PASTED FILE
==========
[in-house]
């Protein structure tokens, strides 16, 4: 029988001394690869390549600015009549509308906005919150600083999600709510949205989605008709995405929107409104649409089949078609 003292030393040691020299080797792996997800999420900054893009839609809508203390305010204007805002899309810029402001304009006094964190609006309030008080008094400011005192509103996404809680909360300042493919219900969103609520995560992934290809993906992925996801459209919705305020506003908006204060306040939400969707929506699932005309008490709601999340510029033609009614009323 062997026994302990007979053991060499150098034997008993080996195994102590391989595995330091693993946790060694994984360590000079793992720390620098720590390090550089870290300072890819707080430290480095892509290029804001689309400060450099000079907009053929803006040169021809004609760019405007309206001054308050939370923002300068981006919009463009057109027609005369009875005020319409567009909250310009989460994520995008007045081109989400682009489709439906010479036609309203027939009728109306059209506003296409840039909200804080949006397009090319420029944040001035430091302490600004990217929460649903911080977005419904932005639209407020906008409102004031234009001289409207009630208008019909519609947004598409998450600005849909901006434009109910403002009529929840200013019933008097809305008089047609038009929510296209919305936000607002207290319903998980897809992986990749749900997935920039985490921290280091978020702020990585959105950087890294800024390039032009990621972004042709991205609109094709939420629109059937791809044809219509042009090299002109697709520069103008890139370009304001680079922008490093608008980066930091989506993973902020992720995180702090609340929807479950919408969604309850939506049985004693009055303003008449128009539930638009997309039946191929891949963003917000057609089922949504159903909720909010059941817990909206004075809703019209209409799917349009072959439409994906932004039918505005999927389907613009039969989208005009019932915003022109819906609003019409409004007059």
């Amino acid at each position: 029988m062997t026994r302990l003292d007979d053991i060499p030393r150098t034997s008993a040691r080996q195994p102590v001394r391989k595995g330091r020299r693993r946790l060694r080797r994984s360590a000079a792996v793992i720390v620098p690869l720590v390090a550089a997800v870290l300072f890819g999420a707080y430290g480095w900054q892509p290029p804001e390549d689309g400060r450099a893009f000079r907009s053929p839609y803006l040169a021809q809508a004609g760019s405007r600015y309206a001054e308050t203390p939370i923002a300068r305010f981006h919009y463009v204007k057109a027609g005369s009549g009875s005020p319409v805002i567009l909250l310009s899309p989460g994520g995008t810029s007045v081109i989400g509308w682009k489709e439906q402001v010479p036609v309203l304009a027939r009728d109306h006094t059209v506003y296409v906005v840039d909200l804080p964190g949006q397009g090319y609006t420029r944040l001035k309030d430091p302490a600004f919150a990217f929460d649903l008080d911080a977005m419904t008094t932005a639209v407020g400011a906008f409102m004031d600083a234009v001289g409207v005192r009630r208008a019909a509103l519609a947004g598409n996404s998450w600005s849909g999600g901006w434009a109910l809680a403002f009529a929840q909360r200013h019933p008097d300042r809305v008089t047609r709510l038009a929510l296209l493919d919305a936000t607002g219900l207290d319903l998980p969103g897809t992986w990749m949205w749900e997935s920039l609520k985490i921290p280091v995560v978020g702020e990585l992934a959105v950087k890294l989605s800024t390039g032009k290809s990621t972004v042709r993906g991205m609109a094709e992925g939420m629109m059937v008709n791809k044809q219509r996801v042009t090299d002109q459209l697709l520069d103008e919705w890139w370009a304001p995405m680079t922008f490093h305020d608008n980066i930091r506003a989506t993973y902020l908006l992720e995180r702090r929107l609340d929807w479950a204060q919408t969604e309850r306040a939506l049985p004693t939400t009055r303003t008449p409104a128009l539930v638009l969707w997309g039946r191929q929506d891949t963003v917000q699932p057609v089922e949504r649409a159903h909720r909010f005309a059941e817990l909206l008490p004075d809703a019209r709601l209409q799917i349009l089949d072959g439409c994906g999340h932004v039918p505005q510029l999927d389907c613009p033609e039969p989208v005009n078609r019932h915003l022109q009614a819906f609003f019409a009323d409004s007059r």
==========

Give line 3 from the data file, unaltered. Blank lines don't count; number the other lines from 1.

């Amino acid at each position: 029988m062997t026994r302990l003292d007979d053991i060499p030393r150098t034997s008993a040691r080996q195994p102590v001394r391989k595995g330091r020299r693993r946790l060694r080797r994984s360590a000079a792996v793992i720390v620098p690869l720590v390090a550089a997800v870290l300072f890819g999420a707080y430290g480095w900054q892509p290029p804001e390549d689309g400060r450099a893009f000079r907009s053929p839609y803006l040169a021809q809508a004609g760019s405007r600015y309206a001054e308050t203390p939370i923002a300068r305010f981006h919009y463009v204007k057109a027609g005369s009549g009875s005020p319409v805002i567009l909250l310009s899309p989460g994520g995008t810029s007045v081109i989400g509308w682009k489709e439906q402001v010479p036609v309203l304009a027939r009728d109306h006094t059209v506003y296409v906005v840039d909200l804080p964190g949006q397009g090319y609006t420029r944040l001035k309030d430091p302490a600004f919150a990217f929460d649903l008080d911080a977005m419904t008094t932005a639209v407020g400011a906008f409102m004031d600083a234009v001289g409207v005192r009630r208008a019909a509103l519609a947004g598409n996404s998450w600005s849909g999600g901006w434009a109910l809680a403002f009529a929840q909360r200013h019933p008097d300042r809305v008089t047609r709510l038009a929510l296209l493919d919305a936000t607002g219900l207290d319903l998980p969103g897809t992986w990749m949205w749900e997935s920039l609520k985490i921290p280091v995560v978020g702020e990585l992934a959105v950087k890294l989605s800024t390039g032009k290809s990621t972004v042709r993906g991205m609109a094709e992925g939420m629109m059937v008709n791809k044809q219509r996801v042009t090299d002109q459209l697709l520069d103008e919705w890139w370009a304001p995405m680079t922008f490093h305020d608008n980066i930091r506003a989506t993973y902020l908006l992720e995180r702090r929107l609340d929807w479950a204060q919408t969604e309850r306040a939506l049985p004693t939400t009055r303003t008449p409104a128009l539930v638009l969707w997309g039946r191929q929506d891949t963003v917000q699932p057609v089922e949504r649409a159903h909720r909010f005309a059941e817990l909206l008490p004075d809703a019209r709601l209409q799917i349009l089949d072959g439409c994906g999340h932004v039918p505005q510029l999927d389907c613009p033609e039969p989208v005009n078609r019932h915003l022109q009614a819906f609003f019409a009323d409004s007059r």